SALT LAKE CITY -- Nick Young gave the Lakers a reason to smile near the end of this gloomy season.
Young scored a season-high 41 points and helped Los Angeles snap a seven-game losing streak with a 119-104 victory against the Utah Jazz on Monday night.
The mercurial guard bounced around the court, playing full-throttle.
"You have to find the joy even when you may be frustrated with the way things have been going," Young said.
Coach Mike D'Antoni said: "Nick is fun, a good guy in the sense that he is always laughing and smiling,". "He can get his shot off of anybody and when he gets on rolls, he uncanny in how he can score."
The game was tied at 86 after the third quarter, and then the Lakers found their range. Los Angeles outscored the Jazz 33-18 and the Utah players heard a mix of cheers and boos as the clock expired in their last home game of the season.
Los Angeles converted Utah's 18 largely unforced turnovers into 29 points and outrebounded the Jazz 21-12 in the second half.
"They were turnovers that didn't give us a chance to get back and make stops. They made us pay," Utah coach Ty Corbin said.
Young fought through ball denials to get off shots all over the court -- jumpers and acrobatic drives to the baskets. He yelled at the crowd and bobbed his head, flashing a variety of hand signals after swishing 3s.
"Hey Swaggy P can play a little bit and I just want you people to see that. I got a future. I can do my thing, I'm telling you all. Better watch out for me," Young said, referencing his self-proclaimed alter-ego.
Three late misses stopped him short of his career-high of 43 points.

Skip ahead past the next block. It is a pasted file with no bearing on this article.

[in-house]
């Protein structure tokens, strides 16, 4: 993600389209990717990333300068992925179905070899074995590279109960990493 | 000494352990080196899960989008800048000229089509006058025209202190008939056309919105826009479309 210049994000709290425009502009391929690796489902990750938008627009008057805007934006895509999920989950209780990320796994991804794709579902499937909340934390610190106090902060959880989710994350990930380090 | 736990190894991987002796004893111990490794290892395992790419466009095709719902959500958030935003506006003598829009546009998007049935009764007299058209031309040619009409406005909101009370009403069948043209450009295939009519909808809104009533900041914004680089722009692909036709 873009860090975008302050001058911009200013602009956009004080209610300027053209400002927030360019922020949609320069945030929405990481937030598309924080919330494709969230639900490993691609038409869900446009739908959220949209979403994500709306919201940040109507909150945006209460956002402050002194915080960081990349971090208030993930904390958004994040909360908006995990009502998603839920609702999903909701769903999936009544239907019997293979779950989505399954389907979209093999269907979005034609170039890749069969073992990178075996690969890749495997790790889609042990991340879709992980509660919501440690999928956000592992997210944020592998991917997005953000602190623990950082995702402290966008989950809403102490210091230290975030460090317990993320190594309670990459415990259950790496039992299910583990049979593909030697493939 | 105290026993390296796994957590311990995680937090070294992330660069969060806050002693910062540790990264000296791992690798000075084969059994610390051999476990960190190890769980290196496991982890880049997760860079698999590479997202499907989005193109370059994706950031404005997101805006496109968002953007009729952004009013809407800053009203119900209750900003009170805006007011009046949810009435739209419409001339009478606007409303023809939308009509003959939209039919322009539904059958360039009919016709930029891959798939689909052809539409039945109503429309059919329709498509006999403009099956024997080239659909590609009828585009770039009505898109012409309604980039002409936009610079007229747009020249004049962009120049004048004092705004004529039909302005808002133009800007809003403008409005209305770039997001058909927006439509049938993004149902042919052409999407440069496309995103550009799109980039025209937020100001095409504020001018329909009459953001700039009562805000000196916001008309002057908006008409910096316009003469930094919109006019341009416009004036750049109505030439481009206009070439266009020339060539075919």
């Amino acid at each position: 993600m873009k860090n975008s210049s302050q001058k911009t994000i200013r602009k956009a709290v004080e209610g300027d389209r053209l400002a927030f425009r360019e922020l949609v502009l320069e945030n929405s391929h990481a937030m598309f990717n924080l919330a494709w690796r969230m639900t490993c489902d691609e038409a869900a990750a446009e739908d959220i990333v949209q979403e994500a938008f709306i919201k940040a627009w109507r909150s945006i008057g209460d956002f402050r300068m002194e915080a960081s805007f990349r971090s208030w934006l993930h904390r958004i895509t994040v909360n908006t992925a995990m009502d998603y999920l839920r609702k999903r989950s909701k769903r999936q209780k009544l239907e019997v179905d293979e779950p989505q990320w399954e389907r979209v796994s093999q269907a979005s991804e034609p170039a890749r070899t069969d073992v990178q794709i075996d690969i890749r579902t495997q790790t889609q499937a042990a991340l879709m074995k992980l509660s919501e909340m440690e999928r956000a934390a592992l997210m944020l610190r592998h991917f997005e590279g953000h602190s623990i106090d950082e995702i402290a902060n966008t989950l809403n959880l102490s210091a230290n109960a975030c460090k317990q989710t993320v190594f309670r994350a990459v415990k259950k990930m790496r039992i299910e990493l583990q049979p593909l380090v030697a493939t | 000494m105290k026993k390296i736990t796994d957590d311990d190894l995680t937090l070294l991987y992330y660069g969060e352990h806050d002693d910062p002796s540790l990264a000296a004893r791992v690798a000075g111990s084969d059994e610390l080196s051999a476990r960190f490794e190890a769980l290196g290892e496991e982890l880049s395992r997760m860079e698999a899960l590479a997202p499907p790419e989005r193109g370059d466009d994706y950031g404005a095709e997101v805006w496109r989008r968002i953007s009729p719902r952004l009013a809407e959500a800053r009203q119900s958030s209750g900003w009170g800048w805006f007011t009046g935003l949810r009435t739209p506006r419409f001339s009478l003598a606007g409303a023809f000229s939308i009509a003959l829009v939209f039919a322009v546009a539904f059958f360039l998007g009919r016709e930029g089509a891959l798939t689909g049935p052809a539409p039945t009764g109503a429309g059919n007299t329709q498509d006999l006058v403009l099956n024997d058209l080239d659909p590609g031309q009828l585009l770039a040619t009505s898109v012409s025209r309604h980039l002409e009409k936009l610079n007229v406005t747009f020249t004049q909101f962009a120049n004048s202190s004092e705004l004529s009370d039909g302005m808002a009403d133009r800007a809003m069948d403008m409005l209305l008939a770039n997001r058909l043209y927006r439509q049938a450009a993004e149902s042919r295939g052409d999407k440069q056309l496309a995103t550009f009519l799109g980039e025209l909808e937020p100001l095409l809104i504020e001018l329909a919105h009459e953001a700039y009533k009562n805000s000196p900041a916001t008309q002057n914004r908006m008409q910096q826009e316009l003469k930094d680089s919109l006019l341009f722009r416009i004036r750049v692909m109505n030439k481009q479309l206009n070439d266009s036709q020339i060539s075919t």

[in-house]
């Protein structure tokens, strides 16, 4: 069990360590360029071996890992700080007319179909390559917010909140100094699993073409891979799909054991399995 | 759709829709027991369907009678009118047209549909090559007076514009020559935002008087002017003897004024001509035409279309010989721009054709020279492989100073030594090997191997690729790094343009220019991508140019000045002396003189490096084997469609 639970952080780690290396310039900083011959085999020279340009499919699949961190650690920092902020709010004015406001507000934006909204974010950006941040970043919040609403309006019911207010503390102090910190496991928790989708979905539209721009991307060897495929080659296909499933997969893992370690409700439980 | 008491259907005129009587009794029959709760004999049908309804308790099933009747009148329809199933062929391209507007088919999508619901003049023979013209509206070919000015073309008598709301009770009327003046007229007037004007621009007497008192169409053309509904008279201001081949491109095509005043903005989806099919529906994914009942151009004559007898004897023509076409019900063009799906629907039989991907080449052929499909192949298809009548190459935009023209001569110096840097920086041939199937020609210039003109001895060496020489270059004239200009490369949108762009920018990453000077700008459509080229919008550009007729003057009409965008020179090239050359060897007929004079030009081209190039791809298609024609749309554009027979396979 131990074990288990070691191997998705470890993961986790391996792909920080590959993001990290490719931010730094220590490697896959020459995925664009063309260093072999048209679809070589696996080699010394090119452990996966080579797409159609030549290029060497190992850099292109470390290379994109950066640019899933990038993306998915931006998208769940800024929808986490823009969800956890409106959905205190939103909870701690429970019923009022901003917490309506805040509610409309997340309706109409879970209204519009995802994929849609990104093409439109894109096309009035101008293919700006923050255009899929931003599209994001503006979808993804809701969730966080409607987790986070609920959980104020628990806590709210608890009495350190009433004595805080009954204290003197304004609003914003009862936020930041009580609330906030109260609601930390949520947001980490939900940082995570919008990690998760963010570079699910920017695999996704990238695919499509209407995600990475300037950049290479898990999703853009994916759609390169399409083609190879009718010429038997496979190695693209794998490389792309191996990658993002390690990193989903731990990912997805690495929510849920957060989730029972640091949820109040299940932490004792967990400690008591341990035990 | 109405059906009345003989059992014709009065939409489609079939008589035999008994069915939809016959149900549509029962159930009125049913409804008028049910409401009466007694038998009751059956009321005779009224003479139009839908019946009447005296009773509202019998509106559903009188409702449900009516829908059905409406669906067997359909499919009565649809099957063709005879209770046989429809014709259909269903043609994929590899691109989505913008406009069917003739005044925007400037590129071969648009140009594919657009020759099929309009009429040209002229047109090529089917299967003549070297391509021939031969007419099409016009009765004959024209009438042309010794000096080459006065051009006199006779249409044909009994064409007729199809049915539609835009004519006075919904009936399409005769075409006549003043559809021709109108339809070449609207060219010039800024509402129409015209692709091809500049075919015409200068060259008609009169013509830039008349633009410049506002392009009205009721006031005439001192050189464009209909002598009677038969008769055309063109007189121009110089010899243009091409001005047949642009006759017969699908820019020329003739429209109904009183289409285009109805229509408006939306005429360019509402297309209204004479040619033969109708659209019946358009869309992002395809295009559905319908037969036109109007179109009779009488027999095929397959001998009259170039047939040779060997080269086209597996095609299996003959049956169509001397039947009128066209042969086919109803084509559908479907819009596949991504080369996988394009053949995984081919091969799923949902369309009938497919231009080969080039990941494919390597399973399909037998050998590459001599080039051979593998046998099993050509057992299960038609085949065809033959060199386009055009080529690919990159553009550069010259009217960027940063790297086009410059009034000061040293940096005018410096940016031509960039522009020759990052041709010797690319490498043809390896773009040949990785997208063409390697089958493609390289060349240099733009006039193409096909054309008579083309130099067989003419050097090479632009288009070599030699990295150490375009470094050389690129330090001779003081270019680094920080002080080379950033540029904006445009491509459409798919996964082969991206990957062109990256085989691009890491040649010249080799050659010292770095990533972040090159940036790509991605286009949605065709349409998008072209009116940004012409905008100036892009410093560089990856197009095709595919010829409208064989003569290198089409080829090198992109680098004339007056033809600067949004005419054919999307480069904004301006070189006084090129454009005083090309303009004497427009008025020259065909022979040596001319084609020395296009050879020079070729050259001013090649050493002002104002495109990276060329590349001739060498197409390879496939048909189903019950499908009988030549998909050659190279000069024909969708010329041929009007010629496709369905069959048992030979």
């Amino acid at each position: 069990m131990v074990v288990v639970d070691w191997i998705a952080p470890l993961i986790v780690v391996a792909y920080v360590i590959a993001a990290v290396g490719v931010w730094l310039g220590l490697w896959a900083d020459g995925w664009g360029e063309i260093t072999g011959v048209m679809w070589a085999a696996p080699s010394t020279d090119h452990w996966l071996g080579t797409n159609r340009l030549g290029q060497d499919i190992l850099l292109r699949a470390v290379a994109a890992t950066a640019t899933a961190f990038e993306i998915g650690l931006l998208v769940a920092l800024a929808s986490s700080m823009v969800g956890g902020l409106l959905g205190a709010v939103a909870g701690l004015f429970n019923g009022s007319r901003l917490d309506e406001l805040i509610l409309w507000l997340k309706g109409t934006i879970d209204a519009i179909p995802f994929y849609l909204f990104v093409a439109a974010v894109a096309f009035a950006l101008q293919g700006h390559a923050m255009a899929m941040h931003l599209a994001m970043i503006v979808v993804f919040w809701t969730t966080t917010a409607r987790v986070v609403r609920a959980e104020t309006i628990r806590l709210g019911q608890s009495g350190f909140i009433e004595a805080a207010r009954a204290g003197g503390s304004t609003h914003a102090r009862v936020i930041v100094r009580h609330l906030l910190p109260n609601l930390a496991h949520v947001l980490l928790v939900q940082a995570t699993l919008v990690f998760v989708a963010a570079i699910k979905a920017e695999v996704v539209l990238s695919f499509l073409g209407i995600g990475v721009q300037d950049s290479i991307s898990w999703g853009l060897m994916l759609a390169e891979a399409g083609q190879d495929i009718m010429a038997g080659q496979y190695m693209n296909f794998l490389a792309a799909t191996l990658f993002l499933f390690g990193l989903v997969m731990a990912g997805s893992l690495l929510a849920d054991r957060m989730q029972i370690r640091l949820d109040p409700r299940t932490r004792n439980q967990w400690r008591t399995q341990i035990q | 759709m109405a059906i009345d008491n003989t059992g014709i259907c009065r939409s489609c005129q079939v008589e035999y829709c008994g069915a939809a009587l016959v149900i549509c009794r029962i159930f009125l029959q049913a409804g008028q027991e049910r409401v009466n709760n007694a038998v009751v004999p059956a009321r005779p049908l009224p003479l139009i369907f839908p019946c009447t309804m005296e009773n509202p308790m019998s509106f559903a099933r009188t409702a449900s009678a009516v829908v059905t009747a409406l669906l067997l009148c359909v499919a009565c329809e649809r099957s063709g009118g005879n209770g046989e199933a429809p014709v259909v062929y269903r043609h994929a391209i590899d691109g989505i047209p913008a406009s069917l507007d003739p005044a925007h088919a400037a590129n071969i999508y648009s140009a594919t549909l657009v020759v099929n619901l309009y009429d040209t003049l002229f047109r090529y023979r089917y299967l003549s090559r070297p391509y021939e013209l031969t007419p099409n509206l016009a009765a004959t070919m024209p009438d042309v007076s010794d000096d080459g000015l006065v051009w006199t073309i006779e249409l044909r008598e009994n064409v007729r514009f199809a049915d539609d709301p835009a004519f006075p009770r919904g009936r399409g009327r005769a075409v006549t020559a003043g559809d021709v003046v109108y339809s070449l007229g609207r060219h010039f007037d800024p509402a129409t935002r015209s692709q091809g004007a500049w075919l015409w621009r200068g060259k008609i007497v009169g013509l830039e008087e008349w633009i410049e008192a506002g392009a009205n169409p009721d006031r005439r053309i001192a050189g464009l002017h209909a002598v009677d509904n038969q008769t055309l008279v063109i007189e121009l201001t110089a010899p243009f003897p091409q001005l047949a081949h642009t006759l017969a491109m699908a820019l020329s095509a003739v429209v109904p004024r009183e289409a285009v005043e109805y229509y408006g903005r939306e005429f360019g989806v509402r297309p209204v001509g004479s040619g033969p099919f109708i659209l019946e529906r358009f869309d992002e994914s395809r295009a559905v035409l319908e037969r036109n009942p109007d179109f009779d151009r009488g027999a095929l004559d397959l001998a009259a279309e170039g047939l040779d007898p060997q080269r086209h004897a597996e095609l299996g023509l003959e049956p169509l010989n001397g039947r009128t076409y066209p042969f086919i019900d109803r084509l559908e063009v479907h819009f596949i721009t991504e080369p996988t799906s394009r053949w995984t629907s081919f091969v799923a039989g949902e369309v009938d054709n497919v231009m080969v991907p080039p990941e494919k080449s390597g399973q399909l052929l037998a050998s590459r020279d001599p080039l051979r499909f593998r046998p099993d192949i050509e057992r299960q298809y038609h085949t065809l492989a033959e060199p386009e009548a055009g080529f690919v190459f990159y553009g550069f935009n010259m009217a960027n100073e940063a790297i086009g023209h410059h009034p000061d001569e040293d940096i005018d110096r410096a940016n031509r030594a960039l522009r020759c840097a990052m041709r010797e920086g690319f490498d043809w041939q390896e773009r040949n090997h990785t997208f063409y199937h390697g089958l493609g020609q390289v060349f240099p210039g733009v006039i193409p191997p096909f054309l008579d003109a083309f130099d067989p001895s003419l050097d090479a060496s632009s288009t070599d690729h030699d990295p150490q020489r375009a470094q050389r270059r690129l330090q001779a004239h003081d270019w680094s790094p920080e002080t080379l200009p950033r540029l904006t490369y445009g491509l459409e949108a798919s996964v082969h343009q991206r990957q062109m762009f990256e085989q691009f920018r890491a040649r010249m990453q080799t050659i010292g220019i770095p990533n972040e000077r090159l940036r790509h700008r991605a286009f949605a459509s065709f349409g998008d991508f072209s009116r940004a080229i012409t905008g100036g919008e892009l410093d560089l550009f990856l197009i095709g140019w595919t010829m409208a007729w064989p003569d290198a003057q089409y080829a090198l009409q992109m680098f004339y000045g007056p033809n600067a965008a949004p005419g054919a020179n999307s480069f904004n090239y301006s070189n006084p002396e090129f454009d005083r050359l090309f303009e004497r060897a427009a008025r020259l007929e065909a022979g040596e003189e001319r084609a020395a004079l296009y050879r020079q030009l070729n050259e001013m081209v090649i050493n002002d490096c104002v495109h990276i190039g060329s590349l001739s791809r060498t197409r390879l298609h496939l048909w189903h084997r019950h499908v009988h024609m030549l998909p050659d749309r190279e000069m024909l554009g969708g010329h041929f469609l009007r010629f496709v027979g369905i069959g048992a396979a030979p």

"That was tough. It was great to have my teammates and my coach try and help me out there. I wish I had those last few shots back," Young said.
In recent days, the teams were locked in a battle for lottery seeding and a better chance at one of the top four picks in the 2014 draft. The Jazz seem to have solidified the fourth slot and may match their club-worst 24-58 record in 1979-80, the first season after the franchise moved from New Orleans to Utah.
The Lakers have no reason to tank for a better lottery seed as most will be elsewhere next season. A dozen of the 15 players on the roster could be free agents, including Young if he opts out of his $1.2 million deal for next season.
The Jazz started the presumed core of their future -- Hayward, Derrick Favors, Kanter, Burks and Burke -- for the third time this season but all three games have ended in late-game collapses and losses.
The Lakers have already set a record for most losses in a season, the worst since the NBA went to an 82-game slate. They will miss the playoffs for the just the second time in two decades but this win stopped them short of their first eight-game skid since March 2005.
"We're not last place now," Young said. "We're not quitters."
D'Antoni and Corbin are both rumored to be on their way out and the game resembled a pre-season contest with porous defenses, lots of broken plays and sloppy turnovers.
The lack of defensive intensity did lead to excellent accuracy as the Lakers hit 55 percent of their field goals and the Jazz shot 52 percent from the floor.
The Jazz led by as many as 13 points before the Lakers closed the half on a 19-2 run, powered by Meeks' nine points.
"Early on we struggled, but that's basketball. We knew we were going to make some runs," Meeks said.
A significant portion of crowd was dressed in gold and out-cheered the home crowd as the Lakers rallied to take the lead at the end of the first half and opened a big advantage in the fourth quarter. . Not one of the Lakers that started this game was in the lineup of the opening game of the season. . Burke, Burks, Kanter, Favors, Jeremy Evans, and Rudy Gobert are the only players with guaranteed contracts with the Jazz for next season. . Kendall Marshall had 2 points and 15 assists for the Lakers.
11 things you indubitably missed when Kawhi and the Spurs were drubbing the Thunder
Brian Windhorst breaks down LeBron James' struggles with his jump shot and how teams are playing him differently.
Comedian Reese Waters breaks down why Kevin Durant should turn heel and embrace the role of the NBA's most popular antihero.